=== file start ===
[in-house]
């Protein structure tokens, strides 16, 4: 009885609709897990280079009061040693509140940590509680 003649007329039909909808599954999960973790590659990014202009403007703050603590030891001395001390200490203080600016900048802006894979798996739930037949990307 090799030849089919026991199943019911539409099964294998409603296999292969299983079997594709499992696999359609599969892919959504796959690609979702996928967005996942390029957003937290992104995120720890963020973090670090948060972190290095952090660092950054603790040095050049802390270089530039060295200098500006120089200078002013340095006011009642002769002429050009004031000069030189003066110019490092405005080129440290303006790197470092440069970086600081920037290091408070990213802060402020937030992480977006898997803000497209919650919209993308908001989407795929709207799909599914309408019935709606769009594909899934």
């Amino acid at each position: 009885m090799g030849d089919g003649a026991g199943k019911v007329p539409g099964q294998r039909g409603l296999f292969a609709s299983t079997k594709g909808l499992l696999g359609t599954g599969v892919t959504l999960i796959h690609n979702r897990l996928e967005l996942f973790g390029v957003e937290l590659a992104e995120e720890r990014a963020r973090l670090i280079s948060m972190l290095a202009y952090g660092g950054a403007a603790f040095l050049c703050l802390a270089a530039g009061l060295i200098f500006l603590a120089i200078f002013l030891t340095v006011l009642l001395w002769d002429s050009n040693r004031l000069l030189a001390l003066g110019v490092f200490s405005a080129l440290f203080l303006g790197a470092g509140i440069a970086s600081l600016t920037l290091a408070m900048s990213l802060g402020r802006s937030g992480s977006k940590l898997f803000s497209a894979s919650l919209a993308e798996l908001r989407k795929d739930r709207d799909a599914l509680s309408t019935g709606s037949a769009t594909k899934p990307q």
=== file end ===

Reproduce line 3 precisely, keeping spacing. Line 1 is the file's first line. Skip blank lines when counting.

């Amino acid at each position: 009885m090799g030849d089919g003649a026991g199943k019911v007329p539409g099964q294998r039909g409603l296999f292969a609709s299983t079997k594709g909808l499992l696999g359609t599954g599969v892919t959504l999960i796959h690609n979702r897990l996928e967005l996942f973790g390029v957003e937290l590659a992104e995120e720890r990014a963020r973090l670090i280079s948060m972190l290095a202009y952090g660092g950054a403007a603790f040095l050049c703050l802390a270089a530039g009061l060295i200098f500006l603590a120089i200078f002013l030891t340095v006011l009642l001395w002769d002429s050009n040693r004031l000069l030189a001390l003066g110019v490092f200490s405005a080129l440290f203080l303006g790197a470092g509140i440069a970086s600081l600016t920037l290091a408070m900048s990213l802060g402020r802006s937030g992480s977006k940590l898997f803000s497209a894979s919650l919209a993308e798996l908001r989407k795929d739930r709207d799909a599914l509680s309408t019935g709606s037949a769009t594909k899934p990307q």